They looked for a supplier to provide a more flexible system that could sit alongside the existing manufacturing equipment, which would continue to be used for the high running, low variety recipes. Matcon was selected to supply an IBC system that could be installed in a small ‘footprint’ but offer maximum production flexibility.

Decoupled for maximum flexibility – As materials are transported throughout the production processes in Intermediate Bulk Containers (also known as bins), cleaning can be done off-line rather than requiring a full shut-down of production. This permits a full clean of the IBC with water (and detergent where needed) allowing sufficient time for thorough drying. The simple design of the bin stops any particles being trapped and allows for easy inspection and validation.

Furthermore, with in-bin blending, the ingredients are mixed in the IBC itself rather than coming in to contact with any mixer blades, therefore there is no need to clean the blender between recipes even when an allergen is present. This has reduced the time needed to clean-down for Bakels from 480 man hours to just 70. Because there is no need to clean, the mixer can be switched to a new recipe immediately, ensuring a high Overall Equipment Effectiveness (OEE) rate and quick response to customer orders. In fact, £175,000 of cash was immediately released by significantly reducing the inventory that Bakels needed to hold.

They have also discovered that the IBC can be assured to completely discharge all its contents every time. This QbD (Quality by Design) gives them added reassurance throughout the IBC system.

Get Dust under control – Because the IBC system remains closed at all times, even during the discharge process, the risk of dust being created or entering the system is significantly reduced. This means that allergens can be handled in the same building, thereby reducing the need for separate areas or hygiene zones. Due to this closed nature, multiple recipes can be produced simultaneously.

How can you make simple changes? – An IBC system might not be for everyone. If you have invested heavily in a fixed mixer then this will need to stay. However, what can be easily changed is for IBCs to be used to ‘decouple’ the mixer from the filling and packing processes. This means that all the processes can happen at the same time, they are not interdependent and waiting around time is significantly reduced. This will help to reduce the line down-time for cleaning. Often manufacturers will have the mixer shut-down for cleaning whilst IBCs are being used to feed to the packing lines and others are being filled with ingredients in readiness for the mixer to be back in action.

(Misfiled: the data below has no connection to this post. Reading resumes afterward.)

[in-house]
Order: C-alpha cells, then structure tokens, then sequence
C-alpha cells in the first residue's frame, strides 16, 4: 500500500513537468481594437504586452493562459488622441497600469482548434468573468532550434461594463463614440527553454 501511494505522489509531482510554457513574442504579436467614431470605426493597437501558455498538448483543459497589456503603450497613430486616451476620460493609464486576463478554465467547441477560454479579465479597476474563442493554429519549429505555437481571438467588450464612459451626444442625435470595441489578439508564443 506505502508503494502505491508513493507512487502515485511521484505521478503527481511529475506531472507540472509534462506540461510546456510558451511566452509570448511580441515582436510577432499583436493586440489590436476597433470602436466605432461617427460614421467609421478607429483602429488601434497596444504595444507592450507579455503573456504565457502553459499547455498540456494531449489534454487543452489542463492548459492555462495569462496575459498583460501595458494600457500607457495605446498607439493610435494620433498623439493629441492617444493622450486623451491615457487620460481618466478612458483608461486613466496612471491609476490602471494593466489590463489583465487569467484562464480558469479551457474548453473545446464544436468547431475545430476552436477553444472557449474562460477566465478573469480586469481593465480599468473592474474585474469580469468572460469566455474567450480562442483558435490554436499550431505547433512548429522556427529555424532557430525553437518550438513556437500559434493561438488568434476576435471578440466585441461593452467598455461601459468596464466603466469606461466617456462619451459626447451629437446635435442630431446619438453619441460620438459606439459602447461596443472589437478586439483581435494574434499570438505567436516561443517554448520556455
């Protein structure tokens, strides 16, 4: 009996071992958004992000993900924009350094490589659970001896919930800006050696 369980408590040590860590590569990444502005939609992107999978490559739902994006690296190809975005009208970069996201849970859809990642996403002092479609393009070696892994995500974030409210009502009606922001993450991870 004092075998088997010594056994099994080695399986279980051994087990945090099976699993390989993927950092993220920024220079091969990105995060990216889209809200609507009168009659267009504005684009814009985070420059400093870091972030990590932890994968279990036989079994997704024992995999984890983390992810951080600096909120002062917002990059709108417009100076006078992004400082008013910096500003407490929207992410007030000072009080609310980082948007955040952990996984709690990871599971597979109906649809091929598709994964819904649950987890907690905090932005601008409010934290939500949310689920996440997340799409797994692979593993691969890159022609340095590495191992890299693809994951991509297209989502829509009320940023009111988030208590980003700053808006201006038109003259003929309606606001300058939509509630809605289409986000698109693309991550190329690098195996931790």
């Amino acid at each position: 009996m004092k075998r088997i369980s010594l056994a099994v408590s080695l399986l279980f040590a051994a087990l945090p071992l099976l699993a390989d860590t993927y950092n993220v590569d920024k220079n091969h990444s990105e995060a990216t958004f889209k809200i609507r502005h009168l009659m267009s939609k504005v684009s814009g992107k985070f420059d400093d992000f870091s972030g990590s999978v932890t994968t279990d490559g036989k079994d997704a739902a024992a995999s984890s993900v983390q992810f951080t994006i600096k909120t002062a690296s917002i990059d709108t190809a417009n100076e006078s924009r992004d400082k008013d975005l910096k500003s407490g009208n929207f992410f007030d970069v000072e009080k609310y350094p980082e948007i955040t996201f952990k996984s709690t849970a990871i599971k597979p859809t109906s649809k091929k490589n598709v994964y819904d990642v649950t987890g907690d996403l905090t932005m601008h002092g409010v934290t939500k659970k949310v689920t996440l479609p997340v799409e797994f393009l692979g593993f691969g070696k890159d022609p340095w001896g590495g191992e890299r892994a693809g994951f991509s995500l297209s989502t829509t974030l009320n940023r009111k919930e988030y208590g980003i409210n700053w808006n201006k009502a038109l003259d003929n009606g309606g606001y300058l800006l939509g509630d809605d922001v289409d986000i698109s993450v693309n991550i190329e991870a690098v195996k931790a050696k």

In some cases this has been shown to double the capacity of the line. It doesn’t remove the risk of cleaning out the allergens, but it certainly helps to improve efficiency and the cost of production. It is possible to take a ‘staged approach’ when implementing a decoupled system solution, typical changes made include:

  • Decoupling mixing from packing – this can double the capacity of either/both pieces of equipment, especially where frequent cleaning is a necessity.
  • Decoupling material batching from mixing – this typically increases available process time (and thereby efficiency) by some 50% or more. The bigger the batches, the greater the time-saving typically gets, as the period it takes for an operator to load the mixer is directly related to the volume of raw material required.

What will you do tomorrow? – The widening of consumer tastes to include ever more varied ingredients and the globalisation of the food supply has meant that the risk of allergen contamination is ever present. How will you look at improving the control of allergens in your processing plant whilst keeping production costs to a minimum?

Lean Thinking combined with flexible and agile IBC technology has the potential to dramatically improve the efficiency and profitability in any business. Who knows what products tomorrow will bring, but let’s be ready to meet that challenge together!